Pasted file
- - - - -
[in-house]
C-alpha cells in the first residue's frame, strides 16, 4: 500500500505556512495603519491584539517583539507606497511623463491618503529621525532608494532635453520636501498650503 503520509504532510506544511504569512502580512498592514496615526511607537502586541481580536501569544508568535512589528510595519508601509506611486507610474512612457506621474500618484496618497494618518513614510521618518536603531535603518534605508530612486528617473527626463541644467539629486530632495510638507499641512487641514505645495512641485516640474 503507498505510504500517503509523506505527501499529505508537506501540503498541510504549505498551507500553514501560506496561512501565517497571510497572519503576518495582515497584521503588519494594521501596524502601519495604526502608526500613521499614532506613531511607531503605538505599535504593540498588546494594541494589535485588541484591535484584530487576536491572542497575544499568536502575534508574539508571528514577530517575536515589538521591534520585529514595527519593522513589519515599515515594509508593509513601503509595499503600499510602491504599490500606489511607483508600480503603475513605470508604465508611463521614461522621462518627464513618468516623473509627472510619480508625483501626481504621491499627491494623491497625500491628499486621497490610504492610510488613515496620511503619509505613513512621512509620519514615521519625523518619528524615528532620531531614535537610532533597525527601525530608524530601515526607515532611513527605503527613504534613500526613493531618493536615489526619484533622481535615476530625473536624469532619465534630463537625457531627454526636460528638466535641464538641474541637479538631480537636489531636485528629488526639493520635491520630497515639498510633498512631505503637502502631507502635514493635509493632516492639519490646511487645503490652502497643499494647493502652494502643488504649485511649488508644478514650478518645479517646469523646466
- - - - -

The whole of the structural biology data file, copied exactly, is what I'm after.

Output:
[in-house]
C-alpha cells in the first residue's frame, strides 16, 4: 500500500505556512495603519491584539517583539507606497511623463491618503529621525532608494532635453520636501498650503 503520509504532510506544511504569512502580512498592514496615526511607537502586541481580536501569544508568535512589528510595519508601509506611486507610474512612457506621474500618484496618497494618518513614510521618518536603531535603518534605508530612486528617473527626463541644467539629486530632495510638507499641512487641514505645495512641485516640474 503507498505510504500517503509523506505527501499529505508537506501540503498541510504549505498551507500553514501560506496561512501565517497571510497572519503576518495582515497584521503588519494594521501596524502601519495604526502608526500613521499614532506613531511607531503605538505599535504593540498588546494594541494589535485588541484591535484584530487576536491572542497575544499568536502575534508574539508571528514577530517575536515589538521591534520585529514595527519593522513589519515599515515594509508593509513601503509595499503600499510602491504599490500606489511607483508600480503603475513605470508604465508611463521614461522621462518627464513618468516623473509627472510619480508625483501626481504621491499627491494623491497625500491628499486621497490610504492610510488613515496620511503619509505613513512621512509620519514615521519625523518619528524615528532620531531614535537610532533597525527601525530608524530601515526607515532611513527605503527613504534613500526613493531618493536615489526619484533622481535615476530625473536624469532619465534630463537625457531627454526636460528638466535641464538641474541637479538631480537636489531636485528629488526639493520635491520630497515639498510633498512631505503637502502631507502635514493635509493632516492639519490646511487645503490652502497643499494647493502652494502643488504649485511649488508644478514650478518645479517646469523646466